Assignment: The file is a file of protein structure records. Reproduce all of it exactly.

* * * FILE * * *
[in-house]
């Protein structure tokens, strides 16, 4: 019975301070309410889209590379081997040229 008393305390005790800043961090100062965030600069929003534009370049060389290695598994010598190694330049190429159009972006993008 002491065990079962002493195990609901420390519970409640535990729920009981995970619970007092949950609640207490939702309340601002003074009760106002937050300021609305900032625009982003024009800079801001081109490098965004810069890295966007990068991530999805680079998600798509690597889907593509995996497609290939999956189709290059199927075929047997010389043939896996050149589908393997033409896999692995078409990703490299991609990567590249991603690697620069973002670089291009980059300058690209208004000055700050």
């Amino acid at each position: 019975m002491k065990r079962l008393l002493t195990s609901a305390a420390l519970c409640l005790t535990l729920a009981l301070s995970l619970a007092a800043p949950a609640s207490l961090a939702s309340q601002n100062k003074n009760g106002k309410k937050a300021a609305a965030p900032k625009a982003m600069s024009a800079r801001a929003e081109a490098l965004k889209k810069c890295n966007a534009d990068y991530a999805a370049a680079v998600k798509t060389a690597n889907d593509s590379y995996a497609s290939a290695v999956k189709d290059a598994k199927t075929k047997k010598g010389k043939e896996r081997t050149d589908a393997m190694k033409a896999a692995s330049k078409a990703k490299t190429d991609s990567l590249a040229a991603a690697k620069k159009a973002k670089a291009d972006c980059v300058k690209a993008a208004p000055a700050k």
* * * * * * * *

[in-house]
């Protein structure tokens, strides 16, 4: 019975301070309410889209590379081997040229 008393305390005790800043961090100062965030600069929003534009370049060389290695598994010598190694330049190429159009972006993008 002491065990079962002493195990609901420390519970409640535990729920009981995970619970007092949950609640207490939702309340601002003074009760106002937050300021609305900032625009982003024009800079801001081109490098965004810069890295966007990068991530999805680079998600798509690597889907593509995996497609290939999956189709290059199927075929047997010389043939896996050149589908393997033409896999692995078409990703490299991609990567590249991603690697620069973002670089291009980059300058690209208004000055700050």
């Amino acid at each position: 019975m002491k065990r079962l008393l002493t195990s609901a305390a420390l519970c409640l005790t535990l729920a009981l301070s995970l619970a007092a800043p949950a609640s207490l961090a939702s309340q601002n100062k003074n009760g106002k309410k937050a300021a609305a965030p900032k625009a982003m600069s024009a800079r801001a929003e081109a490098l965004k889209k810069c890295n966007a534009d990068y991530a999805a370049a680079v998600k798509t060389a690597n889907d593509s590379y995996a497609s290939a290695v999956k189709d290059a598994k199927t075929k047997k010598g010389k043939e896996r081997t050149d589908a393997m190694k033409a896999a692995s330049k078409a990703k490299t190429d991609s990567l590249a040229a991603a690697k620069k159009a973002k670089a291009d972006c980059v300058k690209a993008a208004p000055a700050k």